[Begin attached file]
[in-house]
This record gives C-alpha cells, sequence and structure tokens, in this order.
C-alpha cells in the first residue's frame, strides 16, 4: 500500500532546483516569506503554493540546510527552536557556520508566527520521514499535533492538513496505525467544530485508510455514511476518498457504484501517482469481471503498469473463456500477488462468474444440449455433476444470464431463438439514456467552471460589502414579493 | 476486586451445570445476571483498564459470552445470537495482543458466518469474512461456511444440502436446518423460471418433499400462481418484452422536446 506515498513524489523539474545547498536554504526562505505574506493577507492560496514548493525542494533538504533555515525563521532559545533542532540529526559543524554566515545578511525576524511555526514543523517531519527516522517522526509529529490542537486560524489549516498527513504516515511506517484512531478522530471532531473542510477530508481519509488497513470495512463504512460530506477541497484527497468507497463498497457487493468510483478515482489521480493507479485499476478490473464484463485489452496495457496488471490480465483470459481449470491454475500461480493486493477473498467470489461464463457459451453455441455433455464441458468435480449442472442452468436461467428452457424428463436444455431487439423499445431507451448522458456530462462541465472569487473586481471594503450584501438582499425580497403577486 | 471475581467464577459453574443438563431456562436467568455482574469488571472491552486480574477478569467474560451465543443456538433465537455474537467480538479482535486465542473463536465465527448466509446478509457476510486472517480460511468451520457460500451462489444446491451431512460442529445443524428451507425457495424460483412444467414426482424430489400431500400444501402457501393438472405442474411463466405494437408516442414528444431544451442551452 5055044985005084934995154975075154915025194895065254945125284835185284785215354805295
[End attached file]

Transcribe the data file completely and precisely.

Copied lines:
[in-house]
This record gives C-alpha cells, sequence and structure tokens, in this order.
C-alpha cells in the first residue's frame, strides 16, 4: 500500500532546483516569506503554493540546510527552536557556520508566527520521514499535533492538513496505525467544530485508510455514511476518498457504484501517482469481471503498469473463456500477488462468474444440449455433476444470464431463438439514456467552471460589502414579493 | 476486586451445570445476571483498564459470552445470537495482543458466518469474512461456511444440502436446518423460471418433499400462481418484452422536446 506515498513524489523539474545547498536554504526562505505574506493577507492560496514548493525542494533538504533555515525563521532559545533542532540529526559543524554566515545578511525576524511555526514543523517531519527516522517522526509529529490542537486560524489549516498527513504516515511506517484512531478522530471532531473542510477530508481519509488497513470495512463504512460530506477541497484527497468507497463498497457487493468510483478515482489521480493507479485499476478490473464484463485489452496495457496488471490480465483470459481449470491454475500461480493486493477473498467470489461464463457459451453455441455433455464441458468435480449442472442452468436461467428452457424428463436444455431487439423499445431507451448522458456530462462541465472569487473586481471594503450584501438582499425580497403577486 | 471475581467464577459453574443438563431456562436467568455482574469488571472491552486480574477478569467474560451465543443456538433465537455474537467480538479482535486465542473463536465465527448466509446478509457476510486472517480460511468451520457460500451462489444446491451431512460442529445443524428451507425457495424460483412444467414426482424430489400431500400444501402457501393438472405442474411463466405494437408516442414528444431544451442551452 5055044985005084934995154975075154915025194895065254945125284835185284785215354805295